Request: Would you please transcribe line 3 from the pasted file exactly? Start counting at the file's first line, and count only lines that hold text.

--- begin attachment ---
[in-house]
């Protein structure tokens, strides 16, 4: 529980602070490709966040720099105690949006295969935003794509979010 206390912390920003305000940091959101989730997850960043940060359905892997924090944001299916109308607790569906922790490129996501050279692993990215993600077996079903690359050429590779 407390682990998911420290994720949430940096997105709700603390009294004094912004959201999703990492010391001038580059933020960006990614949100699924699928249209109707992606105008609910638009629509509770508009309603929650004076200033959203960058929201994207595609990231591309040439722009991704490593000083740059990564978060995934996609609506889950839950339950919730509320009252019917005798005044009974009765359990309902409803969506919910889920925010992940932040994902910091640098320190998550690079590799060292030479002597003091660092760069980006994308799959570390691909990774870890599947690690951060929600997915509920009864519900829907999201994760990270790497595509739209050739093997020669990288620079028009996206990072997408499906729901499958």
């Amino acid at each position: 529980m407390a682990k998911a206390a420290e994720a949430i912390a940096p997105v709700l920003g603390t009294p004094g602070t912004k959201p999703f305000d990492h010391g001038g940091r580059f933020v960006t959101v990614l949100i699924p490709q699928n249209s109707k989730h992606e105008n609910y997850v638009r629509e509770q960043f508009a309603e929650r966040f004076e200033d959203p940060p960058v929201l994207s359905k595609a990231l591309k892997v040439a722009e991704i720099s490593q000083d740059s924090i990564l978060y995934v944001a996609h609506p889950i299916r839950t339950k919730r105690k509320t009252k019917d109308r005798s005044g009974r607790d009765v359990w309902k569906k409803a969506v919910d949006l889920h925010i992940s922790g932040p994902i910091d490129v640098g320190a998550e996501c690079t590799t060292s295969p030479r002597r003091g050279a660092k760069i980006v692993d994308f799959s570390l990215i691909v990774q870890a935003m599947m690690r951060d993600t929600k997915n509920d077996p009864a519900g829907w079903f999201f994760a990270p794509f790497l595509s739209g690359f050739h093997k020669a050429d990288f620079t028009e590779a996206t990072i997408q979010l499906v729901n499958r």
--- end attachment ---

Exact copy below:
């Amino acid at each position: 529980m407390a682990k998911a206390a420290e994720a949430i912390a940096p997105v709700l920003g603390t009294p004094g602070t912004k959201p999703f305000d990492h010391g001038g940091r580059f933020v960006t959101v990614l949100i699924p490709q699928n249209s109707k989730h992606e105008n609910y997850v638009r629509e509770q960043f508009a309603e929650r966040f004076e200033d959203p940060p960058v929201l994207s359905k595609a990231l591309k892997v040439a722009e991704i720099s490593q000083d740059s924090i990564l978060y995934v944001a996609h609506p889950i299916r839950t339950k919730r105690k509320t009252k019917d109308r005798s005044g009974r607790d009765v359990w309902k569906k409803a969506v919910d949006l889920h925010i992940s922790g932040p994902i910091d490129v640098g320190a998550e996501c690079t590799t060292s295969p030479r002597r003091g050279a660092k760069i980006v692993d994308f799959s570390l990215i691909v990774q870890a935003m599947m690690r951060d993600t929600k997915n509920d077996p009864a519900g829907w079903f999201f994760a990270p794509f790497l595509s739209g690359f050739h093997k020669a050429d990288f620079t028009e590779a996206t990072i997408q979010l499906v729901n499958r």